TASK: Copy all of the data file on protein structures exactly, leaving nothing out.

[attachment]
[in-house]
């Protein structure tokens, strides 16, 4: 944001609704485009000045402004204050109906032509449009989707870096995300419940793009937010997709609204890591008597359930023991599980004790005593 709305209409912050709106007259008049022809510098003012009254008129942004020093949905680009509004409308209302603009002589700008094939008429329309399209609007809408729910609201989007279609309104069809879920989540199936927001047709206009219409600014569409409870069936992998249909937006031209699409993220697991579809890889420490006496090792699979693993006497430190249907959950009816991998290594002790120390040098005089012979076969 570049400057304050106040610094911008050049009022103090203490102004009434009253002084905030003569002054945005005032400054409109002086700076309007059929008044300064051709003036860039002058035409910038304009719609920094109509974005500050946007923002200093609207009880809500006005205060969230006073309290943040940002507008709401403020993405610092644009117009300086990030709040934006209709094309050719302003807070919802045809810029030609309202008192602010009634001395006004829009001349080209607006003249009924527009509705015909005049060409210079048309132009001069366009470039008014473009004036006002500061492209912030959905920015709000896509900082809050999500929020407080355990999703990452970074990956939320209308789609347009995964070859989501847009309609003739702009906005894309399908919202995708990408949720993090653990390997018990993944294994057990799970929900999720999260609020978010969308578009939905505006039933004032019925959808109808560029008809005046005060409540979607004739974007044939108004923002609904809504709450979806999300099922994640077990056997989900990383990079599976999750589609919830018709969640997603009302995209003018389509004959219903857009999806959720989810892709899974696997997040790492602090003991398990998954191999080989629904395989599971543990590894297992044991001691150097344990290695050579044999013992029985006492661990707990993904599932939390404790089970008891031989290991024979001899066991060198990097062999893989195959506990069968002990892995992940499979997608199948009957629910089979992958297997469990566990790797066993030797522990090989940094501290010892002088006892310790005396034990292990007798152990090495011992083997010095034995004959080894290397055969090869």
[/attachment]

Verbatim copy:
[in-house]
């Protein structure tokens, strides 16, 4: 944001609704485009000045402004204050109906032509449009989707870096995300419940793009937010997709609204890591008597359930023991599980004790005593 709305209409912050709106007259008049022809510098003012009254008129942004020093949905680009509004409308209302603009002589700008094939008429329309399209609007809408729910609201989007279609309104069809879920989540199936927001047709206009219409600014569409409870069936992998249909937006031209699409993220697991579809890889420490006496090792699979693993006497430190249907959950009816991998290594002790120390040098005089012979076969 570049400057304050106040610094911008050049009022103090203490102004009434009253002084905030003569002054945005005032400054409109002086700076309007059929008044300064051709003036860039002058035409910038304009719609920094109509974005500050946007923002200093609207009880809500006005205060969230006073309290943040940002507008709401403020993405610092644009117009300086990030709040934006209709094309050719302003807070919802045809810029030609309202008192602010009634001395006004829009001349080209607006003249009924527009509705015909005049060409210079048309132009001069366009470039008014473009004036006002500061492209912030959905920015709000896509900082809050999500929020407080355990999703990452970074990956939320209308789609347009995964070859989501847009309609003739702009906005894309399908919202995708990408949720993090653990390997018990993944294994057990799970929900999720999260609020978010969308578009939905505006039933004032019925959808109808560029008809005046005060409540979607004739974007044939108004923002609904809504709450979806999300099922994640077990056997989900990383990079599976999750589609919830018709969640997603009302995209003018389509004959219903857009999806959720989810892709899974696997997040790492602090003991398990998954191999080989629904395989599971543990590894297992044991001691150097344990290695050579044999013992029985006492661990707990993904599932939390404790089970008891031989290991024979001899066991060198990097062999893989195959506990069968002990892995992940499979997608199948009957629910089979992958297997469990566990790797066993030797522990090989940094501290010892002088006892310790005396034990292990007798152990090495011992083997010095034995004959080894290397055969090869």